Hulsea algida is a species of flowering plant in the daisy family, known by the common name Pacific hulsea or alpine gold.
Hulsea algida is native to California, Oregon, Nevada, Idaho, Montana, and Wyoming. Within California, it grows in the Sierra Nevada and in the White Mountains. It grows between 9,500 and 14,000 feet (2,900 and 4,300 m) in elevation, in alpine and subalpine talus habitats.
Hulsea algida is a hairy, glandular perennial herb producing stout erect stems approaching 40 centimeters (16 inches) in height. The dark green leaves are narrow and covered in white hairs, and the edges are wavy and toothed. Most of the leaves occur in a thick patch at the base of the plant and some grow from the stems.
The flower head is encased in a cup of densely woolly reddish green phyllaries which open to reveal a daisy-like bloom one to three centimeters (0.4-1.2 inches) across. The center of the head is filled with yellow or orange disc florets and the circumference has up to 60 bright yellow or gold ray florets each about a centimeter (0.4 inches) long with rounded or toothed tips.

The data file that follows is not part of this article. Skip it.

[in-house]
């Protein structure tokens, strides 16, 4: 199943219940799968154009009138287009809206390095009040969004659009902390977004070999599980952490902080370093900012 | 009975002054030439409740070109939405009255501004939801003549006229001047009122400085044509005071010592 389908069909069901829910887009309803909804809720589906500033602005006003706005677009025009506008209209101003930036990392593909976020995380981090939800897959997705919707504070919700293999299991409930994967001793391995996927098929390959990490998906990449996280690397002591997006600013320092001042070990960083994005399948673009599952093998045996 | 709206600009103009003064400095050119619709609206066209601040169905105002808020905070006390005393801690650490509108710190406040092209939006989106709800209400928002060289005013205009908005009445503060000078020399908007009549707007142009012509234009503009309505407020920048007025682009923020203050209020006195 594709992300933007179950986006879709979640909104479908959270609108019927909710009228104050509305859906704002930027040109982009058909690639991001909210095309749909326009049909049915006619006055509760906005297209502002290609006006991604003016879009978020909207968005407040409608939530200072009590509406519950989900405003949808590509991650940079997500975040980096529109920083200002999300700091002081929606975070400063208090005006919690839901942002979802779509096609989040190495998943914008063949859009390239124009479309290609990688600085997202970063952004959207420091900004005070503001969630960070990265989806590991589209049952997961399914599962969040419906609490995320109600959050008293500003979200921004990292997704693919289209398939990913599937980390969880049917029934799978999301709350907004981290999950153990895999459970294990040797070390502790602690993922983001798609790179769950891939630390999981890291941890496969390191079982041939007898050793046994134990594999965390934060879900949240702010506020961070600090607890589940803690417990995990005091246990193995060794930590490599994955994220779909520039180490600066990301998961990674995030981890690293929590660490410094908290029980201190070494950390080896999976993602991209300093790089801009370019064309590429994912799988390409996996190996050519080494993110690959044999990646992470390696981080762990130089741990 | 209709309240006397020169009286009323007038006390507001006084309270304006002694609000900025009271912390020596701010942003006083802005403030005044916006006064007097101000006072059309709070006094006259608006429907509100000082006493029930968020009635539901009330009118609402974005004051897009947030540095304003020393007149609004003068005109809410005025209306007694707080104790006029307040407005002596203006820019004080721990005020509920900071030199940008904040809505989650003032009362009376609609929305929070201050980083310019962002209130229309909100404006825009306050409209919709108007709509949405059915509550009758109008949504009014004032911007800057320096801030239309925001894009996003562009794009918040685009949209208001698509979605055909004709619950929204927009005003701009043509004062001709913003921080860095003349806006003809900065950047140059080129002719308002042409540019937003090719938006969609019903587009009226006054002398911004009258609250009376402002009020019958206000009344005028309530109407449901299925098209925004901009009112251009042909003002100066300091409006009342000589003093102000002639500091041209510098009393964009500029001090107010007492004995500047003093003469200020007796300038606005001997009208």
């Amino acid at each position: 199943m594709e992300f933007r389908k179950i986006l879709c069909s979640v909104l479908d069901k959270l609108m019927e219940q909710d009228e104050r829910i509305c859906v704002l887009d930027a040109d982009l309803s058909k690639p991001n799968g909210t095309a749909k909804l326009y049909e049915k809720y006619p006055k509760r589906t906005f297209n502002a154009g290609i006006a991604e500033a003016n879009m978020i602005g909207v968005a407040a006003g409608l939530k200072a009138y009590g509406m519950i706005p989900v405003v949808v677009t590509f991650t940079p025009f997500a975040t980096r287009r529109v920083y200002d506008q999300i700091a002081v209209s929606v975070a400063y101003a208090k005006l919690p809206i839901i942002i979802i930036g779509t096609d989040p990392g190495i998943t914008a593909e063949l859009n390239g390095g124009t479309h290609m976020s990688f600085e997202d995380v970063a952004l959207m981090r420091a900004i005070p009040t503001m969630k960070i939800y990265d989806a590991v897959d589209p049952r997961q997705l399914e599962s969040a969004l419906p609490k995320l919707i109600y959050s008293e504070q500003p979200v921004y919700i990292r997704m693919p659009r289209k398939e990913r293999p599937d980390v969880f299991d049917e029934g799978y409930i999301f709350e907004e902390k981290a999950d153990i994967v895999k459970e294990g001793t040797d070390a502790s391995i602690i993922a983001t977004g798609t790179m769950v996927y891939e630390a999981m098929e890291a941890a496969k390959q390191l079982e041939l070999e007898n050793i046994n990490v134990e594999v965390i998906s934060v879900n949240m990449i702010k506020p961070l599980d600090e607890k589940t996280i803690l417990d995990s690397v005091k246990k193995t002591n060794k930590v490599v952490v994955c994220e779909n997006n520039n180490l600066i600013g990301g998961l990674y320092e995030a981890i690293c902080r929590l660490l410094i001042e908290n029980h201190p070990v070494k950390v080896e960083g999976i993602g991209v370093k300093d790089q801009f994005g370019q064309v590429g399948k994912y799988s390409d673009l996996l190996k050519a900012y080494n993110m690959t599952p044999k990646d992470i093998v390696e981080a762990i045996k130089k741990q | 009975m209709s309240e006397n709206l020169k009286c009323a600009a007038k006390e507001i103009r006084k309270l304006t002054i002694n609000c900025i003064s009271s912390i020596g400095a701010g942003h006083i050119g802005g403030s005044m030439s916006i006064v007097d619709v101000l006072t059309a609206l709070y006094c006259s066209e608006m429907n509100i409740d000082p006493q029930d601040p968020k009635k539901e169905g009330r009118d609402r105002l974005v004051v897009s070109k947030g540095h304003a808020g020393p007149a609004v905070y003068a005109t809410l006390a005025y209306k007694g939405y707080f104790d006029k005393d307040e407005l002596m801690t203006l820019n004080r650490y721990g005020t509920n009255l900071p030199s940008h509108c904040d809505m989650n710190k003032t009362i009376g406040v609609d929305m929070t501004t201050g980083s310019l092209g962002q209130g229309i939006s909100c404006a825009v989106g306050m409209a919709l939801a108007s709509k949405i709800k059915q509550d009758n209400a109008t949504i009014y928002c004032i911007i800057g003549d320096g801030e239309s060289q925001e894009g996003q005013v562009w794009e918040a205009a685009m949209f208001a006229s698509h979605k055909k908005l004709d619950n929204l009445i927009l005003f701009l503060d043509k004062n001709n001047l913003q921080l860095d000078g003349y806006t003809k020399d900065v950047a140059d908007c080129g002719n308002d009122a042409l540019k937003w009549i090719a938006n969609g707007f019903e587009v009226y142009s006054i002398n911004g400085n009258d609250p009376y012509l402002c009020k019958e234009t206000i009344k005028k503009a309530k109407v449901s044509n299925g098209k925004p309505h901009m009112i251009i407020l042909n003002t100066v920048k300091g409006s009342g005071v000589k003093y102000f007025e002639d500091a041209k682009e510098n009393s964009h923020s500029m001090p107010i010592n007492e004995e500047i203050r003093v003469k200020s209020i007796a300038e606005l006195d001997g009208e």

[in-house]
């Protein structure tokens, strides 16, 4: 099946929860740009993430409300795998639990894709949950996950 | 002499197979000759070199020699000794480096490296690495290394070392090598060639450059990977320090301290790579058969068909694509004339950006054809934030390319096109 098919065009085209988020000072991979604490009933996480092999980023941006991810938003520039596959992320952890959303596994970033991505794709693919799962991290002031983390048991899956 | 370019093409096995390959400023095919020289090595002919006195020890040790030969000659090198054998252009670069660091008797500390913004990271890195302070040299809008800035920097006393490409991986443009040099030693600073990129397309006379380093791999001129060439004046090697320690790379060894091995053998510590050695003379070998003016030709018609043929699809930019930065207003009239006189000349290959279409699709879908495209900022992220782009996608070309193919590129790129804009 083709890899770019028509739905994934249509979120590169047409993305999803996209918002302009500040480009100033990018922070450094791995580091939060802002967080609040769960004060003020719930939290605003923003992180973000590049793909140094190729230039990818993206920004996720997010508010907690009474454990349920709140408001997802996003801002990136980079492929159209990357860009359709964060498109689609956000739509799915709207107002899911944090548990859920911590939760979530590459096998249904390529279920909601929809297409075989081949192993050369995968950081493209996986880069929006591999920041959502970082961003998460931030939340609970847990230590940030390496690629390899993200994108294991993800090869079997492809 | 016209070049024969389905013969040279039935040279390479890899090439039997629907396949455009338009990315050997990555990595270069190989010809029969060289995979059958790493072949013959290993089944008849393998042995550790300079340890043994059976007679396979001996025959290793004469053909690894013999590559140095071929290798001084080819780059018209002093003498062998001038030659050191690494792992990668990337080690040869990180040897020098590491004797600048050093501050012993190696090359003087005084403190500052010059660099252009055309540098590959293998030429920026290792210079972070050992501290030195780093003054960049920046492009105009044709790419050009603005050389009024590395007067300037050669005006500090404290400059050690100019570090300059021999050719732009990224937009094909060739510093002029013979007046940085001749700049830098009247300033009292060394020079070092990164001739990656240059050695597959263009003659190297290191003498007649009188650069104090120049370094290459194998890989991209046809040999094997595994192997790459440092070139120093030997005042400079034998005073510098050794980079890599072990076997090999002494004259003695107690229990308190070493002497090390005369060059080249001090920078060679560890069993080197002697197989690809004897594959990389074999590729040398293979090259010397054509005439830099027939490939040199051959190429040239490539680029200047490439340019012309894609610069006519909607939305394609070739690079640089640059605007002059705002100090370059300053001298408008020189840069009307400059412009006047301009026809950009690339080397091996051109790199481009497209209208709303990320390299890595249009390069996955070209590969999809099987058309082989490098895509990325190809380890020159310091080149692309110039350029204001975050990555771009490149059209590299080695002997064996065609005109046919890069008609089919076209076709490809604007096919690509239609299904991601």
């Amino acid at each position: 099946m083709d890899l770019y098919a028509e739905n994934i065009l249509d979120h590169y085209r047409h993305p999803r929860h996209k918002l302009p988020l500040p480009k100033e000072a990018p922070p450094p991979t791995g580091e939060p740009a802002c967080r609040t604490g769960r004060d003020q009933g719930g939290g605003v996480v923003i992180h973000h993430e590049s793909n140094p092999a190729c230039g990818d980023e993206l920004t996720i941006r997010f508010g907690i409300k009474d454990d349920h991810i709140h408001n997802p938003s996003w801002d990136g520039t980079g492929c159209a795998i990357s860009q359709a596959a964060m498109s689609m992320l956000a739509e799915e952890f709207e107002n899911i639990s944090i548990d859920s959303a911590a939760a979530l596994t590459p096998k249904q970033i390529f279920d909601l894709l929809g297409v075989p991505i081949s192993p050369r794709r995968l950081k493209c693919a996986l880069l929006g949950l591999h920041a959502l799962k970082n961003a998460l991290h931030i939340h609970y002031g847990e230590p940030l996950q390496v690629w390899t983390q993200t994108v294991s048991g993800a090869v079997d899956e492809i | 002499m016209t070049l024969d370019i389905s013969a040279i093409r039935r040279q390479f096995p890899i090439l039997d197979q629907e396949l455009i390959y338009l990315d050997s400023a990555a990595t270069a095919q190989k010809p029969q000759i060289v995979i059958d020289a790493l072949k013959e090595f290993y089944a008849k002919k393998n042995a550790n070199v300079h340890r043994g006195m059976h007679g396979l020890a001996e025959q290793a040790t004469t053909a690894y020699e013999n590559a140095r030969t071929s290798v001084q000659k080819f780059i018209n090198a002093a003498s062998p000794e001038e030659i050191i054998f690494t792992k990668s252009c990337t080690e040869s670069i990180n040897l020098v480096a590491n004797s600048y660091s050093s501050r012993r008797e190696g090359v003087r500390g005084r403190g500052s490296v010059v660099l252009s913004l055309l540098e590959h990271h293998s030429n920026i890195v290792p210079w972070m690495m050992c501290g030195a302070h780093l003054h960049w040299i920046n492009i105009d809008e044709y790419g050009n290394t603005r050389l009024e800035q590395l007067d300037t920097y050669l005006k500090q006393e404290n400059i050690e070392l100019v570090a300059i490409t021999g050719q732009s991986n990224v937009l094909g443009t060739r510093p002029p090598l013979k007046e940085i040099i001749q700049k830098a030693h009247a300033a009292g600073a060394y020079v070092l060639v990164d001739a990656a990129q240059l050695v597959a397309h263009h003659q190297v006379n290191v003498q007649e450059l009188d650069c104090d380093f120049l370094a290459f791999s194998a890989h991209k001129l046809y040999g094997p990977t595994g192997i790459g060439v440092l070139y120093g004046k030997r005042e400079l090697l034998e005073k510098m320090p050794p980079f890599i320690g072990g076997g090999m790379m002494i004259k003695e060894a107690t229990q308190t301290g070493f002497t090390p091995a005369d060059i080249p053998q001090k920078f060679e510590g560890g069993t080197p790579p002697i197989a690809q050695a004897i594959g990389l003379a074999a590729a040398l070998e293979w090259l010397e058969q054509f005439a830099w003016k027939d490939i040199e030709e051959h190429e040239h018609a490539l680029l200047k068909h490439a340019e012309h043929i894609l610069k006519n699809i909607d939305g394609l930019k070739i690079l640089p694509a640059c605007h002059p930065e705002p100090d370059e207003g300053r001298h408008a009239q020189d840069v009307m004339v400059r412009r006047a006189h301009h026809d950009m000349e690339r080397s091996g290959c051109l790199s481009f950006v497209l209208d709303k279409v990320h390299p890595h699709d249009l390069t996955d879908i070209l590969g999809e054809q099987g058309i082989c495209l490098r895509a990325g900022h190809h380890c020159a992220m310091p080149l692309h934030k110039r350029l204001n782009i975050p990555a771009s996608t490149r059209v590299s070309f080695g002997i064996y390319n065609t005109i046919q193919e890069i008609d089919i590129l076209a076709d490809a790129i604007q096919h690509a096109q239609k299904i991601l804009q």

|Wikimedia Commons has media related to Hulsea algida.|
- Jepson Manual Treatment — Hulsea algida
- United States department of Agriculture Plants Profile: Hulsea algida (alpine gold)
- Hulsea algida — Calphotos Photo gallery, University of California
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